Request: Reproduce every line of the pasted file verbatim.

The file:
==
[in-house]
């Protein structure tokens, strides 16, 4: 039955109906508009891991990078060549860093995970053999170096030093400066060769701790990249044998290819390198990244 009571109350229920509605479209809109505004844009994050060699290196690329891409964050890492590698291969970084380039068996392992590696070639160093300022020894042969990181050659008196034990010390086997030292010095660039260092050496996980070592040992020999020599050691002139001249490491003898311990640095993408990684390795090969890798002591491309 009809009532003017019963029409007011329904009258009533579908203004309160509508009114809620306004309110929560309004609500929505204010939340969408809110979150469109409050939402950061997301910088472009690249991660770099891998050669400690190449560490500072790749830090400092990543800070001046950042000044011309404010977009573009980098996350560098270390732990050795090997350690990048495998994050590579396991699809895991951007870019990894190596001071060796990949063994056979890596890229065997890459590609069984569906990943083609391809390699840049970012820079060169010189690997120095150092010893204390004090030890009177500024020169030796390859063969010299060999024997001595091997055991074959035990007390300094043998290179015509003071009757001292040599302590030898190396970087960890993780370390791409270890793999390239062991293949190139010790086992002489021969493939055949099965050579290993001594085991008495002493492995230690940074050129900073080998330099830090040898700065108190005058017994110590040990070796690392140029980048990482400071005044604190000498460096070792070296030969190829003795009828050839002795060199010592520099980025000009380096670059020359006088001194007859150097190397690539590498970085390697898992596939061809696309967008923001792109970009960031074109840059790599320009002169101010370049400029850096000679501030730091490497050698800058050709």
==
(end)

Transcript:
[in-house]
């Protein structure tokens, strides 16, 4: 039955109906508009891991990078060549860093995970053999170096030093400066060769701790990249044998290819390198990244 009571109350229920509605479209809109505004844009994050060699290196690329891409964050890492590698291969970084380039068996392992590696070639160093300022020894042969990181050659008196034990010390086997030292010095660039260092050496996980070592040992020999020599050691002139001249490491003898311990640095993408990684390795090969890798002591491309 009809009532003017019963029409007011329904009258009533579908203004309160509508009114809620306004309110929560309004609500929505204010939340969408809110979150469109409050939402950061997301910088472009690249991660770099891998050669400690190449560490500072790749830090400092990543800070001046950042000044011309404010977009573009980098996350560098270390732990050795090997350690990048495998994050590579396991699809895991951007870019990894190596001071060796990949063994056979890596890229065997890459590609069984569906990943083609391809390699840049970012820079060169010189690997120095150092010893204390004090030890009177500024020169030796390859063969010299060999024997001595091997055991074959035990007390300094043998290179015509003071009757001292040599302590030898190396970087960890993780370390791409270890793999390239062991293949190139010790086992002489021969493939055949099965050579290993001594085991008495002493492995230690940074050129900073080998330099830090040898700065108190005058017994110590040990070796690392140029980048990482400071005044604190000498460096070792070296030969190829003795009828050839002795060199010592520099980025000009380096670059020359006088001194007859150097190397690539590498970085390697898992596939061809696309967008923001792109970009960031074109840059790599320009002169101010370049400029850096000679501030730091490497050698800058050709």